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The silent death of the Himalayas

In Northern India, in Himachal Pradesh, the state where a part of this mountain range lies which also hugs the borders of China and Nepal, the present reality surprises pilgrims who arrive in search of the spirituality that has characterized this mountain chain, one of the most important in the world.


Monica del Pilar Uribe Marin


There, in this place whose Sanskrit name is Jimalaia, irreversible changes have disturbed the religious scene: the majority of the rivers have disappeared and those that remain are contaminated (including the Ganges) , the lands have dried up, traditional crops are not cultivated, the notion of village life has been lost, ancestral textile-weaving has been displaced by technology, and the people have to travel long distances to find food.

To all this must be added the disappearance of 90% of the forests, and the loss of that feeling of sanctuary and tranquility which always enveloped the Himalayas, related to the spiritual life of India.

This all began some time ago during the Indian frontier wars, which involved Kashmir, Himachal Pradesh, and Uttar Pradesh, as well as other countries including China, Pakistan and Afghanistan. Wars which sought territorial and political independence and have distorted the geographical essence of the region, because the caves where people once visited the holy men who lived in them, have been turned into hiding places for soldiers and fugitives.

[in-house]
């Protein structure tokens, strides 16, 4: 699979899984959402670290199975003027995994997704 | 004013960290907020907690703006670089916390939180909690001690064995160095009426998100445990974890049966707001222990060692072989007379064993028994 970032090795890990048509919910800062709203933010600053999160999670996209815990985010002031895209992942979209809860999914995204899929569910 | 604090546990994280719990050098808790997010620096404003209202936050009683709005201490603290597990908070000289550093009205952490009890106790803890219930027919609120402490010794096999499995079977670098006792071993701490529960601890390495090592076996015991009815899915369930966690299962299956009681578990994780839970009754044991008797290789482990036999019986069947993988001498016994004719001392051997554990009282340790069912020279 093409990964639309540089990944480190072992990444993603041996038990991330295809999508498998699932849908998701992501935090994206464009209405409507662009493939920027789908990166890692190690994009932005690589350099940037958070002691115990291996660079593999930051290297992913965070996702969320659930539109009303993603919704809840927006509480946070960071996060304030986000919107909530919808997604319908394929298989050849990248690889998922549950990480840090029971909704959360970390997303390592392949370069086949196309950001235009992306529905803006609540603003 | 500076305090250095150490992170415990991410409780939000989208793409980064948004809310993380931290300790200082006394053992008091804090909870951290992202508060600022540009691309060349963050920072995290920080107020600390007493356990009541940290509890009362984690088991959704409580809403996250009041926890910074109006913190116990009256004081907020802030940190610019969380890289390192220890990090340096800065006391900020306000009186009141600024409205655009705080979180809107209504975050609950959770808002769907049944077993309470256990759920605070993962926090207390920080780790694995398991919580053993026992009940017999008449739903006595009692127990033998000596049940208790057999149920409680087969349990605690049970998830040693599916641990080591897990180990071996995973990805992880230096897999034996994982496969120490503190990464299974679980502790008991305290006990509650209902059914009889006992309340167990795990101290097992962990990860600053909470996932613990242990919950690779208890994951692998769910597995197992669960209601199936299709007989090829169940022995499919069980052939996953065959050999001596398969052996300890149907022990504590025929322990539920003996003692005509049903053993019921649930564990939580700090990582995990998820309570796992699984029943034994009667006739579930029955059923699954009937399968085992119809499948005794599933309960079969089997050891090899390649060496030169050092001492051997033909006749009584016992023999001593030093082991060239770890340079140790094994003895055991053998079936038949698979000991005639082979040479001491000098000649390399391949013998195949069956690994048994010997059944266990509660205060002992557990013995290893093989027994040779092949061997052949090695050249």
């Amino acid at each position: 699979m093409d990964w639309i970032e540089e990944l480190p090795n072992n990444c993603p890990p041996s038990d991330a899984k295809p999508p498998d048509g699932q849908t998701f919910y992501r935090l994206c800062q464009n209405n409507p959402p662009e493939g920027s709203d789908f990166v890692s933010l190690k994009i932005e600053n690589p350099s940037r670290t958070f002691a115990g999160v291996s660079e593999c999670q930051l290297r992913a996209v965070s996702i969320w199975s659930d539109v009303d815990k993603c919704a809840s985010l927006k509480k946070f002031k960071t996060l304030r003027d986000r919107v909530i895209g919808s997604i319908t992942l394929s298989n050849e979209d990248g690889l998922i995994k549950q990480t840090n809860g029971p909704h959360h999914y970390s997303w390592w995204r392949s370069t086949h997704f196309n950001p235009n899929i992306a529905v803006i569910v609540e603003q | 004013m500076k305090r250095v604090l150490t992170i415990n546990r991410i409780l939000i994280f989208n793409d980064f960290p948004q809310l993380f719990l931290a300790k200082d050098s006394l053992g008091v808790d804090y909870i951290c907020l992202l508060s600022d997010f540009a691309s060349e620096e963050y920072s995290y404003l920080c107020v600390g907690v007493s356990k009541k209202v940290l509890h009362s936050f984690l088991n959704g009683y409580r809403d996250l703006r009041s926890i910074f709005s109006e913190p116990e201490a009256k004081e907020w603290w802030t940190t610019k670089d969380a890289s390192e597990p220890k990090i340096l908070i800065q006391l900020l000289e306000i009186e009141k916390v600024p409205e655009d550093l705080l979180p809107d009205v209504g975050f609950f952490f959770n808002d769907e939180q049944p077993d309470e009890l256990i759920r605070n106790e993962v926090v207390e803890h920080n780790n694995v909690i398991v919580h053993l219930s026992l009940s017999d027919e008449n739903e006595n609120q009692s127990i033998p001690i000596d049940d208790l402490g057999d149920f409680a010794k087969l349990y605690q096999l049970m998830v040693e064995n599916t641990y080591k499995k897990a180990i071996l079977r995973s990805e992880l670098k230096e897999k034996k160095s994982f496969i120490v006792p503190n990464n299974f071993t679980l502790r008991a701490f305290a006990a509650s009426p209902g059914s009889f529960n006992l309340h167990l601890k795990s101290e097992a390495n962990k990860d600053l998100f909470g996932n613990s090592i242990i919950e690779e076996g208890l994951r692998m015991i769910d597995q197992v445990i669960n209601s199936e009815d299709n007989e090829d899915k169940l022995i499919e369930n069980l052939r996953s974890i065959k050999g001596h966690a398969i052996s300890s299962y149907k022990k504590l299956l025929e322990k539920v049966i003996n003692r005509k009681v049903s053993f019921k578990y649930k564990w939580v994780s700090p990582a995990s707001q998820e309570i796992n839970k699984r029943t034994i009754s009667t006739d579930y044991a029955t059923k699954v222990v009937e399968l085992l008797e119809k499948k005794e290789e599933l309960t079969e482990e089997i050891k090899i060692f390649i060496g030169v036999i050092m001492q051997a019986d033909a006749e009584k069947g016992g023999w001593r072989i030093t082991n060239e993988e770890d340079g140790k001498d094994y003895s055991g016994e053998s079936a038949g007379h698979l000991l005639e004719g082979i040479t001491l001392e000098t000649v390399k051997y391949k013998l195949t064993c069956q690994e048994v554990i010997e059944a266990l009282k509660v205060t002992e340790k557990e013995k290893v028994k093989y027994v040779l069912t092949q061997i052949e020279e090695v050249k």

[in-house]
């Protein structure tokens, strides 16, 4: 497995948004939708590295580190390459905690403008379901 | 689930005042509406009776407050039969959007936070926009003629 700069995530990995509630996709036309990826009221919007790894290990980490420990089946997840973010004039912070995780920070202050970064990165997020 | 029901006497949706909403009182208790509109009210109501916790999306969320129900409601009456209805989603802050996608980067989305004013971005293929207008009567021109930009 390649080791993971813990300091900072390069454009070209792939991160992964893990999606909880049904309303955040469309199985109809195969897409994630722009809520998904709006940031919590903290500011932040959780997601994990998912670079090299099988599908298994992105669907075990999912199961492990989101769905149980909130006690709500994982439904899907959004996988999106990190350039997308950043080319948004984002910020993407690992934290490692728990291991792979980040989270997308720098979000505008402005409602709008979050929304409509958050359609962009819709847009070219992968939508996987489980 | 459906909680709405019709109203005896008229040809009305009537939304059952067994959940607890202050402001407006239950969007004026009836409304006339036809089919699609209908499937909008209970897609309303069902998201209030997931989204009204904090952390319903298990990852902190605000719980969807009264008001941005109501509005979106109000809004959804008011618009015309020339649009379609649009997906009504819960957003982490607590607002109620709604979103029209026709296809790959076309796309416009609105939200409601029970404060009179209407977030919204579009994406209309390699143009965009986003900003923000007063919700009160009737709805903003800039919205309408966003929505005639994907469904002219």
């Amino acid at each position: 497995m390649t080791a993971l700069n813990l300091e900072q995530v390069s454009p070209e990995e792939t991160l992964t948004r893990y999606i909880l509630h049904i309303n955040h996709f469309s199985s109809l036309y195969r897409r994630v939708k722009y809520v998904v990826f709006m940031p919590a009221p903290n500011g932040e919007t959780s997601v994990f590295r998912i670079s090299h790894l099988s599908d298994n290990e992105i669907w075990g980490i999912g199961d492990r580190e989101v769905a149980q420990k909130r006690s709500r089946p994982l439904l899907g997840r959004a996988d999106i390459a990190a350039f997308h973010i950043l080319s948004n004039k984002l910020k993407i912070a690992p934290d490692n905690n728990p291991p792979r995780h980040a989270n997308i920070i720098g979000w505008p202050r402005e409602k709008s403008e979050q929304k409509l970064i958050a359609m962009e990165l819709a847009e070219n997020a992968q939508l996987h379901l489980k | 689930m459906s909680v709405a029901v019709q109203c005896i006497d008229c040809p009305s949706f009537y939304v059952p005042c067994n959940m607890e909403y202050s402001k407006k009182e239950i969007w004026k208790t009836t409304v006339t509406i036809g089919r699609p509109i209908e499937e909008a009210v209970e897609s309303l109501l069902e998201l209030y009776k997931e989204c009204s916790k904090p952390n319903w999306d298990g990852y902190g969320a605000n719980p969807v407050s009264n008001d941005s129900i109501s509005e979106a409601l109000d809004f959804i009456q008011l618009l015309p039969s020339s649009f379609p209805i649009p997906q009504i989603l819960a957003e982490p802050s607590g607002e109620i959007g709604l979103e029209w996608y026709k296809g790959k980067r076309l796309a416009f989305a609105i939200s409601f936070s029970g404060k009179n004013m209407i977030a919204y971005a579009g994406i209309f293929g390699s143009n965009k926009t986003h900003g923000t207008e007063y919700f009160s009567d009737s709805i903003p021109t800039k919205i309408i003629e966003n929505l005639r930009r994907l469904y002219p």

Later the foreigners arrived, whose habits have had an impact on the cultural and religious life of Himachal Pradesh, creating a new economic structure based on the “religiosity of pilgrimages”.

The travellers who once left gifts in the temples, today seek a comfortable stay, hotels and restaurants offering the conveniences they are used to at home, and scour the narrow streets in search of souvenirs to show on their return; and they also come looking for ways to spend “a nice time with someone special” . (Prostitution has become something that is growing slowly and secretly, influencing Hindu customs more and more).

Others come for Marihuana, changing the significance of hemp, which used to be valued because of its fibres used in making the ropes for shoes, and for its seeds rich in proteins. The income from pilgrimages has allowed the Central Government to build luxury hotels in cities like Yamanutri and Gangutri, side-by-side with both the temples sought by pilgrims and the so-called “houses of profanity”. Nevertheless it is not always the inhabitants of these cities who benefit, but the temples and the local communities.

The poorest workers of Himachal Pradesh live in just those places that have been developed for tourism, and although visitors don’t see the extent of the poverty, it certainly exists. A poverty which has grown little-by-little, since the local people began to give up their traditional ways of life.

Changing the Face

More than 50 years ago sheep- and goat-farming were the most important economic activities in the region, and they made agriculture important because they supplied wool, while the manure that the sheep and goats dropped gave fertility to the crops.